Wes Anderson’s new movie ‘Isle of Dogs’ is under fire for the way it depicts Japanese culture and people

  • Wes Anderson’s new movie, “Isle of Dogs,” is a critical darling, with a 93% rating on Rotten Tomatoes.
  • But the film is garnering some backlash for its representation of Japanese culture.
  • A critic for the LA Times wrote about the film giving him pause, and his criticism of the movie received its own backlash on Twitter.

Wes Anderson’s new movie, “Isle of Dogs,” has received high praise from critics (it has a 93% rating on Rotten Tomatoes), but some critics are not happy with its depiction of Japanese culture and people.

The movie takes place in Megasaki, a dystopian Japanese city. A majority of the actors who voice dogs in the film are white including Bryan Cranston, Jeff Goldblum, Bill Murray, and Scarlett Johansson. (At the beginning of the movie, viewers are informed that all of the dog’s barks have been translated into English.)

While some have criticised Anderson for white-washing in the film, the majority of the negative critical attention has to do with his representation of Japanese culture.

Los Angeles Times film reporter Justin Chang wrote a thoughtful review calling the film an “often captivating, sometimes irritating, unavoidably perplexing movie.” But he also took Anderson to task for the way he presented and interpreted Japanese culture as a white man.

“Bluntly put,” Chang writes, “does this white American filmmaker’s highly selective, idiosyncratic rendering of an East Asian society constitute a sincere act of homage, or a clueless failure of sensitivity?”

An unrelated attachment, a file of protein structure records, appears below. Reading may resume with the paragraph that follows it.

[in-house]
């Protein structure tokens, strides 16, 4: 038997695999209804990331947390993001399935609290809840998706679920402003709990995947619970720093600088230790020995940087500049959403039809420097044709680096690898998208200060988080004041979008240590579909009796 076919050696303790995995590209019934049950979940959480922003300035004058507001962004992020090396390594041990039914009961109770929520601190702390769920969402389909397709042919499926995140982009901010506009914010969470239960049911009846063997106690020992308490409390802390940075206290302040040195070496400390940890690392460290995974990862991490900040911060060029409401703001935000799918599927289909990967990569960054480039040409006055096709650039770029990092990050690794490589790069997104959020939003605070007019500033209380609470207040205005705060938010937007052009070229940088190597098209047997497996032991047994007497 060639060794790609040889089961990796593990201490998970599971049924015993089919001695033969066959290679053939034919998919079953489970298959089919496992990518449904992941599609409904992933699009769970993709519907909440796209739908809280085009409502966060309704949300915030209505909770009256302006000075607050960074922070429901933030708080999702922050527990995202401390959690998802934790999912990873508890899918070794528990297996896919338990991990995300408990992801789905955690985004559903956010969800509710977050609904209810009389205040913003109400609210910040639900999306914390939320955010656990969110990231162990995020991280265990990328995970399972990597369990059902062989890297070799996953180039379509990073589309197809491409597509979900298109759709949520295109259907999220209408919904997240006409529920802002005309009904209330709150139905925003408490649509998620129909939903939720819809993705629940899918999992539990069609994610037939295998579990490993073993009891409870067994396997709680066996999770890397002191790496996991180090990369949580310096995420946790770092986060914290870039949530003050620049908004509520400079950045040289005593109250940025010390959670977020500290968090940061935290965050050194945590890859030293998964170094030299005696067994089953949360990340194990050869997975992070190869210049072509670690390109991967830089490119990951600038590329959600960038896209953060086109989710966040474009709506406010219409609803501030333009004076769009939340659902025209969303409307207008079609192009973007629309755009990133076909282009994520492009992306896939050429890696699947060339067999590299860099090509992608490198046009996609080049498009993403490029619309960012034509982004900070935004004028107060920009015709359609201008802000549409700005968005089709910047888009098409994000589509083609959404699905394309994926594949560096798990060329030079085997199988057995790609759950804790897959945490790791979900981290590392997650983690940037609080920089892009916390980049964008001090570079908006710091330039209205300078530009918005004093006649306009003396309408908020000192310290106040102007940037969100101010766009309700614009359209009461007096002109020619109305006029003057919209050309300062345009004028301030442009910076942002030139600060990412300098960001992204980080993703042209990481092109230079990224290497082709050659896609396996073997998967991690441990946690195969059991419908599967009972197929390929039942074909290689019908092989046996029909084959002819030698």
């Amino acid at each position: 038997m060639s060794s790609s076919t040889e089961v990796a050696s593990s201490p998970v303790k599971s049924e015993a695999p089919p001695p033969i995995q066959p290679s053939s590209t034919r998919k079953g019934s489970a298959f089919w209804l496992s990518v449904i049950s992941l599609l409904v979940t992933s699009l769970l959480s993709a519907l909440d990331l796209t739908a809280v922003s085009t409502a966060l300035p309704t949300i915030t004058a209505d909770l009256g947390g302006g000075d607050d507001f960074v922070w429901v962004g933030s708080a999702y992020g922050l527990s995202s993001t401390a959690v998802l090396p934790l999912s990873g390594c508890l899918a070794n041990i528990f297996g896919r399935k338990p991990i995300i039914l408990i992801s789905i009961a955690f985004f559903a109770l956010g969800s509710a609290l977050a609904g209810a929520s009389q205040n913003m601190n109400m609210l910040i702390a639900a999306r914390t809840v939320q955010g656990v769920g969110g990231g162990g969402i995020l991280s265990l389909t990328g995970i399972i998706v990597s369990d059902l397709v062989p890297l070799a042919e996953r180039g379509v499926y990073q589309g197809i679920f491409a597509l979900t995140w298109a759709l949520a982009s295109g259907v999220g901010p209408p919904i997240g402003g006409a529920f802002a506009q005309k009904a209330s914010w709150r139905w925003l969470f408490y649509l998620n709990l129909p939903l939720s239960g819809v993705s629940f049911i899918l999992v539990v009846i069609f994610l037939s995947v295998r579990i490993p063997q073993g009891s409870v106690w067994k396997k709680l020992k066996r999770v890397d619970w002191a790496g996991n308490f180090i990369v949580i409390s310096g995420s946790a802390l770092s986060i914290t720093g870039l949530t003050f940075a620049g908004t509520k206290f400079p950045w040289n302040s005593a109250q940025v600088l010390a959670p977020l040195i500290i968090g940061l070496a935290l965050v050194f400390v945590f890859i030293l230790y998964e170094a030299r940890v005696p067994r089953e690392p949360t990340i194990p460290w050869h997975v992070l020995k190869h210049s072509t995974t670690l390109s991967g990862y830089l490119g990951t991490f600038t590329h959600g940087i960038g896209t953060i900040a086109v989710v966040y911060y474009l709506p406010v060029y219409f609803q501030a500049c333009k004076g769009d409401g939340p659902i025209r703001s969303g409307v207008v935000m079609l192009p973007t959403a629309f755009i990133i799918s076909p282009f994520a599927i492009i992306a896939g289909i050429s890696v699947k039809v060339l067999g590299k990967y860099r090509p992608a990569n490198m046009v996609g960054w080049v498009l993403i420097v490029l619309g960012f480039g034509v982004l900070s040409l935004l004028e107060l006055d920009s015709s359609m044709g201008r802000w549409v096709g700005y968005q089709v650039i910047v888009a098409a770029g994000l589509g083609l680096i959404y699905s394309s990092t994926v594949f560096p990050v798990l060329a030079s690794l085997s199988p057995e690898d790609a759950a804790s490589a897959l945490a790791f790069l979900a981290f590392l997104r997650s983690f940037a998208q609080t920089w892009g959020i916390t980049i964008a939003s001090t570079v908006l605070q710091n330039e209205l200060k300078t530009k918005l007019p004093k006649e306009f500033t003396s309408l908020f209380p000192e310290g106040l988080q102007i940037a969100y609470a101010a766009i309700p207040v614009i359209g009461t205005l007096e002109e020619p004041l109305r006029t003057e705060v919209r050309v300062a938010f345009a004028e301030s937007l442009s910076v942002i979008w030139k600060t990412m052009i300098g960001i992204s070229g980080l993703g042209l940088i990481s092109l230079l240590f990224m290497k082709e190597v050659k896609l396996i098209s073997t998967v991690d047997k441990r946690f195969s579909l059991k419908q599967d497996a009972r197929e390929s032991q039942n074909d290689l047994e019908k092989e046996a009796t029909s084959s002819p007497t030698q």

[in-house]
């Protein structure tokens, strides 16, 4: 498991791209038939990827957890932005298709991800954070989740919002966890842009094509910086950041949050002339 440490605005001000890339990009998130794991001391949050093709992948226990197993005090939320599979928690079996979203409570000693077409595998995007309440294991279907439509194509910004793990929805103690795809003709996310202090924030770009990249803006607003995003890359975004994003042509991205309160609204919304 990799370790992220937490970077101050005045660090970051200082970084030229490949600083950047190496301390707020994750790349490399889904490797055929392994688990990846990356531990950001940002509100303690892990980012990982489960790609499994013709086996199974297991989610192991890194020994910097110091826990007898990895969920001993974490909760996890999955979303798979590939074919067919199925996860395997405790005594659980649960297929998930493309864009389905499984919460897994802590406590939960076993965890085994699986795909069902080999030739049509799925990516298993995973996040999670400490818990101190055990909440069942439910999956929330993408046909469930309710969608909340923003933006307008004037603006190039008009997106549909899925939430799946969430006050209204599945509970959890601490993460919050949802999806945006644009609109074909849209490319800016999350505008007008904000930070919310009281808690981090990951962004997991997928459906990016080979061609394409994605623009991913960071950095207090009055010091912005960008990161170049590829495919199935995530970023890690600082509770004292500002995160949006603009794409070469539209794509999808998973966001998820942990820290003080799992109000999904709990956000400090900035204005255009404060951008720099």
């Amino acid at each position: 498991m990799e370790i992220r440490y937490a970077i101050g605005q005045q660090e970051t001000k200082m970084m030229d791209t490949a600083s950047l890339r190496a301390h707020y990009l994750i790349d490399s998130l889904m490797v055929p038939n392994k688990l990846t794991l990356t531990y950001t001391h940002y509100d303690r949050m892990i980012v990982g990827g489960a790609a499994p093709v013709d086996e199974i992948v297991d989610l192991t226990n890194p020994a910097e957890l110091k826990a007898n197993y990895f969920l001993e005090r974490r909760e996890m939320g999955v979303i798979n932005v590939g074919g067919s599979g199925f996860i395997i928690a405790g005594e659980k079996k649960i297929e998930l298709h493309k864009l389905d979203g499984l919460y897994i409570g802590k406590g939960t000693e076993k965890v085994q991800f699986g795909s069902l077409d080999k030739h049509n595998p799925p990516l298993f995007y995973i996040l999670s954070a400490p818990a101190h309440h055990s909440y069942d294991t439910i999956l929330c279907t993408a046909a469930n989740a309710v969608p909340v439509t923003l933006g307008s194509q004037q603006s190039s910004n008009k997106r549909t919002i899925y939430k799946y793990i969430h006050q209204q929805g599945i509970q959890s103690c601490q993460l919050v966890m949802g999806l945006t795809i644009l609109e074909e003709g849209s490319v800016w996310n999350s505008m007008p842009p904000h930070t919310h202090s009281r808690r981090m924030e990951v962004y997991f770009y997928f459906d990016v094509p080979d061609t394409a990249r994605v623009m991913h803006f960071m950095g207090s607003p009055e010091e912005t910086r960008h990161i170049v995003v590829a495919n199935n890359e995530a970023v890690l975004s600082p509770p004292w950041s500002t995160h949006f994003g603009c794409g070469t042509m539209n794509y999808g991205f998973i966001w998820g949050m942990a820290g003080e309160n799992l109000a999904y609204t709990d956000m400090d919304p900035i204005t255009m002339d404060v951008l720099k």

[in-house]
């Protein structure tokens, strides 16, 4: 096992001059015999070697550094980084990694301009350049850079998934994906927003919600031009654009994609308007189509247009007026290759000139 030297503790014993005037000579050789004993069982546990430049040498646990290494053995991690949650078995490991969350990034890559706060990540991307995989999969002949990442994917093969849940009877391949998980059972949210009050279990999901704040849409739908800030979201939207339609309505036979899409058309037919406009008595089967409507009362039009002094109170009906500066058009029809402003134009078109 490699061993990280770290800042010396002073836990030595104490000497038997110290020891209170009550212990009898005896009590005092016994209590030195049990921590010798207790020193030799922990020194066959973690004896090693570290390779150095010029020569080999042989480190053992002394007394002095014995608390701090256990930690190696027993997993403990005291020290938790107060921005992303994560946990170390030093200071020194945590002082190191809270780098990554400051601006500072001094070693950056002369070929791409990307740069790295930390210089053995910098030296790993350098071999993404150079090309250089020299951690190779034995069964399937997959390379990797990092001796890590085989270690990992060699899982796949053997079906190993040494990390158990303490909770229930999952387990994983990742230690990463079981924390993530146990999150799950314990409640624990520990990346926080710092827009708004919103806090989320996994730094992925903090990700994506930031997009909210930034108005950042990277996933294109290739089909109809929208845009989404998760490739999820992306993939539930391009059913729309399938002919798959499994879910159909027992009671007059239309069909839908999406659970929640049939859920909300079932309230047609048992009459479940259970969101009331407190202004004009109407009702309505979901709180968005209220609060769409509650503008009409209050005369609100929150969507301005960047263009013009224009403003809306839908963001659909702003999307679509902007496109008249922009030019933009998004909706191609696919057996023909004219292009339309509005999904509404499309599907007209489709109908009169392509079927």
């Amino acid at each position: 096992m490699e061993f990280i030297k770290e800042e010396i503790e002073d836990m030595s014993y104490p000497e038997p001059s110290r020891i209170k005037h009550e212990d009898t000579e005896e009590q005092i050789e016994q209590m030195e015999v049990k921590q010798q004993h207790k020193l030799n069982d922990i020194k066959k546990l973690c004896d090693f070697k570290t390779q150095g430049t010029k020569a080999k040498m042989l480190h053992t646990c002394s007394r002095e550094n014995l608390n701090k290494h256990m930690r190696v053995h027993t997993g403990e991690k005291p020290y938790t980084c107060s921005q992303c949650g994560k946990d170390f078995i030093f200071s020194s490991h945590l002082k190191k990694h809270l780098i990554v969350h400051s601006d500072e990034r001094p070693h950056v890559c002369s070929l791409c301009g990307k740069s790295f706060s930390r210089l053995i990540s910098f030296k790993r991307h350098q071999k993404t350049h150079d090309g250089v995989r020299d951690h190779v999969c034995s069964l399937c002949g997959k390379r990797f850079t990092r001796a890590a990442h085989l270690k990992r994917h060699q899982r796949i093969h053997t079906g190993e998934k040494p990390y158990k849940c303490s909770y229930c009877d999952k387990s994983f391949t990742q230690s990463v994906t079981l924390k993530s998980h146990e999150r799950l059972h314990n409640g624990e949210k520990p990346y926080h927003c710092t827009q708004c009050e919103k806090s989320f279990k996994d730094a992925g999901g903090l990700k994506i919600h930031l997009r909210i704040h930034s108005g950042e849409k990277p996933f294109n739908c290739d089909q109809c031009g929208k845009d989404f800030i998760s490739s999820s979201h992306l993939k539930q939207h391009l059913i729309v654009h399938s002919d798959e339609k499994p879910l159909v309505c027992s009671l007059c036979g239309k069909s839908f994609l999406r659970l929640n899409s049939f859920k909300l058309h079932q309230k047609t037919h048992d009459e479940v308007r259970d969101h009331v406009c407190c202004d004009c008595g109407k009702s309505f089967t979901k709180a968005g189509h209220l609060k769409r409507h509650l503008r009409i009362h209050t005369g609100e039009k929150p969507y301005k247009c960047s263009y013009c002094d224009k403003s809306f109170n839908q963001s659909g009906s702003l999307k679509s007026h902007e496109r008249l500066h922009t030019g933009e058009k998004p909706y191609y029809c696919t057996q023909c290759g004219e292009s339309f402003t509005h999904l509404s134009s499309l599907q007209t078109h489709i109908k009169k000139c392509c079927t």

Chang finds that the movie is beautiful, the dogs “amazing,” but the story is its biggest flaw. “It’s in the director’s handling of the story’s human factor that his sensitivity falters, and the weakness for racial stereotyping that has sometimes marred his work comes to the fore.”

Jen Yamato of the LA Times came forward in support of Chang’s criticism of the movie. In a tweet, Yamato thanked Chang for “devoting far more attention than most critics will to many of the wilfully tone-deaf ways Wes Anderson appropriates and marginalizes Japanese culture and people in his so-called homage. It is ugly, indeed.”

Chang’s review also received some backlash on Twitter, however, with one user saying, “it’s a FILM FOR CHRIST’S SAKE!”

But Chang’s review, and Yamato’s support of it, helped others see the film in a different way.

Gizmodo entertainment reporter Germain Lussier wrote on Twitter, “This review is wonderful and opened my eyes to something I didn’t see in the movie myself. I wish others could read it in the same way I did and learn from it.”

Awards Circuit writer Karen Peterson also reconsidered the movie,writing, “Thank you for this. I enjoyed the film a lot, but the whole time I kept wondering how I would feel about it if this was my culture being depicted.”